Organizations in a diverse and dynamic environment: Departmental Differentiation and Integration

So far we have focused on the fact that the functional de- partments in these six organizations had developed differentiated attributes that seemed to be related to their overall effectiveness. There is, however, another side to these differences in orientations and organizational practices. They also mean that when it becomes necessary to make joint decisions, managers from different departments will approach the problem from different frames of references and may have difficulty in collaborating effectively. We now want to learn whether there was a systematic relationship between the degree of differentiation between any two departments and their ability to achieve effective integration. We have already mentioned in general terms the requirements in this industry for close integration of the basic functional units, but we must now look more closely at these requirements to set the stage for testing the relationship between differentiation and integration.

1. Required Integration

The top executives interviewed about conditions in this environment indicated that the focus on innovation as a dominant issue created the requirement for two especially critical interdependencies among departments. One of them stated it this way:

I would have a difficult time distinguishing where [be-tween sales and research or between production and research] it is necessary to obtain the most coordination, but it does seem to me that there is a sequence which it is helpful to understand. First, it is necessary to have contact between research and the people in contact with the customers. They spend a long time together working on the initial stage of development. They work together deciding what the cus- tomer needs and in testing the product in the customer’s shop. Finally, the production people are brought in, when the process is ready to be handed over to them. How soon they are brought in would depend upon whether equipment modifications would be necessary. The research people then have to work out the processing problems with them.

As this executive points out, the sales and research units in any organization in this industry were required to work closely together and to make complicated joint decisions. This tight connection was necessary because the problems of testing and introducing a newly developed or modified material required the combined efforts of marketing personnel and research scientists and engineers. The high degree of integration between the research and production units was necessary to inform research scientists about technical problems that they might be able to overcome; to acquaint production personnel with new processing techniques that could be introduced; and to determine what technological innovations were possible and desirable.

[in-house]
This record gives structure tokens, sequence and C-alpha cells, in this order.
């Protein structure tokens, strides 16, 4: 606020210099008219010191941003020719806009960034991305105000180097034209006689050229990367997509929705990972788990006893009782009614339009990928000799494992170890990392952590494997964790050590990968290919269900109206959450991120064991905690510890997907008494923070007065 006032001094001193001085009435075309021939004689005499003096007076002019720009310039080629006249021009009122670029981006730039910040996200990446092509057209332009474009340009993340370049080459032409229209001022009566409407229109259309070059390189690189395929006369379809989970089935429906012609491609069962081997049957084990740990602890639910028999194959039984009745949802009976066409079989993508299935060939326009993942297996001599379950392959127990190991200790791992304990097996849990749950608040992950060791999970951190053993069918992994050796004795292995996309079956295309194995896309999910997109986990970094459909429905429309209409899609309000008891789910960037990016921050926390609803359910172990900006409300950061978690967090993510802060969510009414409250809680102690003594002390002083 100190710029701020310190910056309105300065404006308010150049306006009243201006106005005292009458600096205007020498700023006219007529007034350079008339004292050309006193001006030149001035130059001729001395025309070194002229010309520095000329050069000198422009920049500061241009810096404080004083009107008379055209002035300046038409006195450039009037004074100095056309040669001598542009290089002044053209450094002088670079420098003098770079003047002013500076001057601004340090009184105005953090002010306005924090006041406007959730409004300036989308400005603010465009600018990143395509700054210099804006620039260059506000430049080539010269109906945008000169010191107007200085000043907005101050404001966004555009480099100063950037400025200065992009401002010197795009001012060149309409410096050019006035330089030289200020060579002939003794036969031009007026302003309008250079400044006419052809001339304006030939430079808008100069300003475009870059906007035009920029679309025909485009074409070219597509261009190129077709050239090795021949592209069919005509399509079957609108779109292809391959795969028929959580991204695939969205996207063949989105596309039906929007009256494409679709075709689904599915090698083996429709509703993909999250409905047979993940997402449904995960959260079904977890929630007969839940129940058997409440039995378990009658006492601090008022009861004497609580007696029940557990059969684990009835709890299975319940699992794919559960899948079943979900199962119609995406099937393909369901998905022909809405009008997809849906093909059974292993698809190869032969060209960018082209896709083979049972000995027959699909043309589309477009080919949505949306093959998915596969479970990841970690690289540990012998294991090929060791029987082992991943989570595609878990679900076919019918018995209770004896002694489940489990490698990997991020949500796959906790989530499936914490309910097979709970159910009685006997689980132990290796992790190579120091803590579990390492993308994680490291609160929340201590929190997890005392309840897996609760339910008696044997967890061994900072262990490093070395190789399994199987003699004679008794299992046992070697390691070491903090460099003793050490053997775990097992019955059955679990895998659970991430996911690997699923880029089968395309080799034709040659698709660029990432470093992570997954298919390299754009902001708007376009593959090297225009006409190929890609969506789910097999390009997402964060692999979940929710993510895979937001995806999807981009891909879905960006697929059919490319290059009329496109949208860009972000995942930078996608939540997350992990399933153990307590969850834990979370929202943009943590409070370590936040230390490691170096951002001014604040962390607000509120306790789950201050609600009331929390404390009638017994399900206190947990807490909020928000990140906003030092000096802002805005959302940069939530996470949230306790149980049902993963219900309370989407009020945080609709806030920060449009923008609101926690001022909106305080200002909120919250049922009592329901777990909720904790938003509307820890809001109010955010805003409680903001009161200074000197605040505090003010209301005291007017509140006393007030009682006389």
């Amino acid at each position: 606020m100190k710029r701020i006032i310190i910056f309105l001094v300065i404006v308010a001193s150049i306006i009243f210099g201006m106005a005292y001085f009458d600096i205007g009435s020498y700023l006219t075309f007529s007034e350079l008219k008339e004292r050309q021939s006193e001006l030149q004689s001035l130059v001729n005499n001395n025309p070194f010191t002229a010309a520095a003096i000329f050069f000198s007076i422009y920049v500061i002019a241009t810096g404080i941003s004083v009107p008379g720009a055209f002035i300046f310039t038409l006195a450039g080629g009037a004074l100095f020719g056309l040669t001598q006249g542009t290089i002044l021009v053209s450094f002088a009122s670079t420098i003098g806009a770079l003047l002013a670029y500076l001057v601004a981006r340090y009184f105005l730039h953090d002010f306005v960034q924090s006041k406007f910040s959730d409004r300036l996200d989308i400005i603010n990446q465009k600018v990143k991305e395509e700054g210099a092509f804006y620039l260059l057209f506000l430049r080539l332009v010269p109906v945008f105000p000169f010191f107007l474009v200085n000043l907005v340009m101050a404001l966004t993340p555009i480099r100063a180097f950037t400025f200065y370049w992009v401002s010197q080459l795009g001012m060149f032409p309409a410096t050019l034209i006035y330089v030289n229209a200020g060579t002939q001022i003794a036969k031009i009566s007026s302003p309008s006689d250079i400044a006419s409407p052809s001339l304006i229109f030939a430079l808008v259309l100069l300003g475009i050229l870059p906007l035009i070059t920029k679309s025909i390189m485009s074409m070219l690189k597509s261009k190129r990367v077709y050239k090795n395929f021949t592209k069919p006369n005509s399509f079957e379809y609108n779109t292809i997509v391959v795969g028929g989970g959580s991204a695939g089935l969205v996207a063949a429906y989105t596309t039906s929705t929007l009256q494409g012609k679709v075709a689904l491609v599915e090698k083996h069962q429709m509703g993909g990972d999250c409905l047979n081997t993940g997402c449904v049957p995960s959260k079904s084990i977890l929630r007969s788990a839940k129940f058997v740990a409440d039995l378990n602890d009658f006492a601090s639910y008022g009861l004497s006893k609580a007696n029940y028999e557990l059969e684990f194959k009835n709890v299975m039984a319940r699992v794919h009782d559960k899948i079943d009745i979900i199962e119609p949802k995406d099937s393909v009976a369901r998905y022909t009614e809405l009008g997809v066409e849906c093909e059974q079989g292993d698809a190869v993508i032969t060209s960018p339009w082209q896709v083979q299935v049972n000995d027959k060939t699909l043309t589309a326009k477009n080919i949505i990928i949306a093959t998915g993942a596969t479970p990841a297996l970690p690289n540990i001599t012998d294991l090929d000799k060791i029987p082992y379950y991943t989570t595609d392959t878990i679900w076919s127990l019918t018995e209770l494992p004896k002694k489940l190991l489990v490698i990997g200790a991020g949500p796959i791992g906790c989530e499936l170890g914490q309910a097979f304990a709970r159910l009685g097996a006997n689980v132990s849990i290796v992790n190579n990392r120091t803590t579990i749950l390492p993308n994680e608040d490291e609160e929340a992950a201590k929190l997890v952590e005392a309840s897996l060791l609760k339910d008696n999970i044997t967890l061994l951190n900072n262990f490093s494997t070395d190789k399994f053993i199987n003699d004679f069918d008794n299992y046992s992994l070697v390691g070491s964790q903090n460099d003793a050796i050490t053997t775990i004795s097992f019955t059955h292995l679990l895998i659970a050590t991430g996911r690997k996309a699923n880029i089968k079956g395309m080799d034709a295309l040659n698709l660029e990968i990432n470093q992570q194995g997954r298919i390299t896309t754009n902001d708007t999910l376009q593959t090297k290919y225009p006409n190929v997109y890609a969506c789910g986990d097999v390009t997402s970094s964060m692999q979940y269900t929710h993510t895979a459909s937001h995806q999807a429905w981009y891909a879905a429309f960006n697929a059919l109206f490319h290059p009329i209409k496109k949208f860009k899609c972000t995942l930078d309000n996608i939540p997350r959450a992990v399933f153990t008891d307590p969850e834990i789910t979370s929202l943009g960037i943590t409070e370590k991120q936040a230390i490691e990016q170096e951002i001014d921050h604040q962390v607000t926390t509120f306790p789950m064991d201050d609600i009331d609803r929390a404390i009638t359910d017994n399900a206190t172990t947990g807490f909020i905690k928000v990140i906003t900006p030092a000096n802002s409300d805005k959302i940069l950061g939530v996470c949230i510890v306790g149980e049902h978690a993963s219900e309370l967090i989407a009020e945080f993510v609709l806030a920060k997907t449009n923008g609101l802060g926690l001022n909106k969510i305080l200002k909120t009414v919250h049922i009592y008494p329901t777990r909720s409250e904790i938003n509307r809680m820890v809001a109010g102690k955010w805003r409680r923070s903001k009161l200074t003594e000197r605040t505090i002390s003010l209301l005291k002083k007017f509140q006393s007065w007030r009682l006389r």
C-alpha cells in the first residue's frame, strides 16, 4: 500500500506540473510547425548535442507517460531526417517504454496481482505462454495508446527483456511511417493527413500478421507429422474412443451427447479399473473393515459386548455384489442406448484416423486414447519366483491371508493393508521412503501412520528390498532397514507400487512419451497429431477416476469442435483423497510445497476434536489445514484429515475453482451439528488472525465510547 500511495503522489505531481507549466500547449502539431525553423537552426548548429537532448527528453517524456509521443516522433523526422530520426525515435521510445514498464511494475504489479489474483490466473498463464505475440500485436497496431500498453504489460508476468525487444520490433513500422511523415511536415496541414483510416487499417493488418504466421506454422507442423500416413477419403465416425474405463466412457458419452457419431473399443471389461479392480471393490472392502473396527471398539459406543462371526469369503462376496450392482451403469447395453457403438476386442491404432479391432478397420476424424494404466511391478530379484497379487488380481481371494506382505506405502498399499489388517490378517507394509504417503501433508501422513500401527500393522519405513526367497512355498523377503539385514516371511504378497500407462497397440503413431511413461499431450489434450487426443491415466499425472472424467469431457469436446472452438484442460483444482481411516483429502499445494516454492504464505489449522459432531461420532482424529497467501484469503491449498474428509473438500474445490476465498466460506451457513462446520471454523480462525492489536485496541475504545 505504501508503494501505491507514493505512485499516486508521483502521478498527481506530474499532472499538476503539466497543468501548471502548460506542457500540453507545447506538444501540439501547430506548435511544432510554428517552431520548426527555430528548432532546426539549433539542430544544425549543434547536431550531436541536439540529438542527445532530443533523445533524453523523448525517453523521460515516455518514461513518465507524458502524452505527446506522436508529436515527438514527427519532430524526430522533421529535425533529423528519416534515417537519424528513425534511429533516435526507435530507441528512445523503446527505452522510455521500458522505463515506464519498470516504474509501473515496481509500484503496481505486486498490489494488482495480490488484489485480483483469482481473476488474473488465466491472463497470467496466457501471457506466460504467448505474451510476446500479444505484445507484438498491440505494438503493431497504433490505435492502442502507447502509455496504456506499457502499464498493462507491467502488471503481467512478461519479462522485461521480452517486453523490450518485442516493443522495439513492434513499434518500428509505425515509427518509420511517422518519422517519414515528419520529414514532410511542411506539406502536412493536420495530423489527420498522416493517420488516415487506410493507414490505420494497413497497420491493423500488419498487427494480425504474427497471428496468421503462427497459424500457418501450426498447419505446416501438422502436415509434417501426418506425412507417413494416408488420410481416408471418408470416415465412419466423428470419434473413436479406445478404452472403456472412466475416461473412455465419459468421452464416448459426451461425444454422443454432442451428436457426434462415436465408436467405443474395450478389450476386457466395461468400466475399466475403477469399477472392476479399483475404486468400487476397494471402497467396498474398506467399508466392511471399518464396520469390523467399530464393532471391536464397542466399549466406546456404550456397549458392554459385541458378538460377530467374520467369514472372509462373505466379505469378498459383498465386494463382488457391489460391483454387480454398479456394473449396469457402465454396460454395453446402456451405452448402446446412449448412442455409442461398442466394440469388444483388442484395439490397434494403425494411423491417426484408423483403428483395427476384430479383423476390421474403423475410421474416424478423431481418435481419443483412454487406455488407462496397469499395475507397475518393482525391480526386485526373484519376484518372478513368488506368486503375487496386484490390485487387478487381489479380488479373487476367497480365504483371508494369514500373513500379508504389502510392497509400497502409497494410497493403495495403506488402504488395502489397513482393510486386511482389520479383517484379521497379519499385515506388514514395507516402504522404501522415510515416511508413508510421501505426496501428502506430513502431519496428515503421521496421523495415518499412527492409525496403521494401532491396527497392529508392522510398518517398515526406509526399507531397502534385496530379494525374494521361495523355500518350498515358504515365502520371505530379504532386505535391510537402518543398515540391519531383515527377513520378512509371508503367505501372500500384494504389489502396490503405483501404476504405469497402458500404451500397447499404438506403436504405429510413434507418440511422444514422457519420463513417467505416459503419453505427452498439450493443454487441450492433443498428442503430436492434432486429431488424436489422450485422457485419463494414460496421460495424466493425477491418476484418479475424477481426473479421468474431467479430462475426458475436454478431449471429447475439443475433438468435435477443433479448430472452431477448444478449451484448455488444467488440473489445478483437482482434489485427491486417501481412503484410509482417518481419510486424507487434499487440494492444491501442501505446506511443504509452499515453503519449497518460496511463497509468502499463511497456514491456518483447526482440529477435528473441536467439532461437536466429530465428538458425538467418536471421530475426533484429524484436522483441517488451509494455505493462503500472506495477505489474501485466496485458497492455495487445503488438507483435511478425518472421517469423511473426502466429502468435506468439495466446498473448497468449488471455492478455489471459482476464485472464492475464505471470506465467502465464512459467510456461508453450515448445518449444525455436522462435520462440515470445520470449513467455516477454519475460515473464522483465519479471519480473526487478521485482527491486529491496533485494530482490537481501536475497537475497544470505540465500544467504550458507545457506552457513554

We have been discussing these relationships between pro- duction and research and sales and research units as if there were only one research department in each organization. Since each actually had two research units, this complicates the problem of establishing where close integration was required. This is especially so because of differences in the tasks assigned to the applied research unit in the six organizations. In some, the applied laboratories were conducting long- range research similar to that carried on in the fundamental laboratories. In others, the applied laboratories dealt with more certain problems, such as short-term process improvements and customer technical service. This meant that although the applied research units in all six organizations had to be closely integrated with both sales and production, there were some variations in which basic units were required to work closely with fundamental research. For example, in some organizations close integration was required between applied research and fundamental research, as well as between fundamental research and production, while in other organizations the only basic unit requiring close integration with fundamental research was production. In only one organization did the executives indicate a requirement that sales and fundamental research be closely integrated.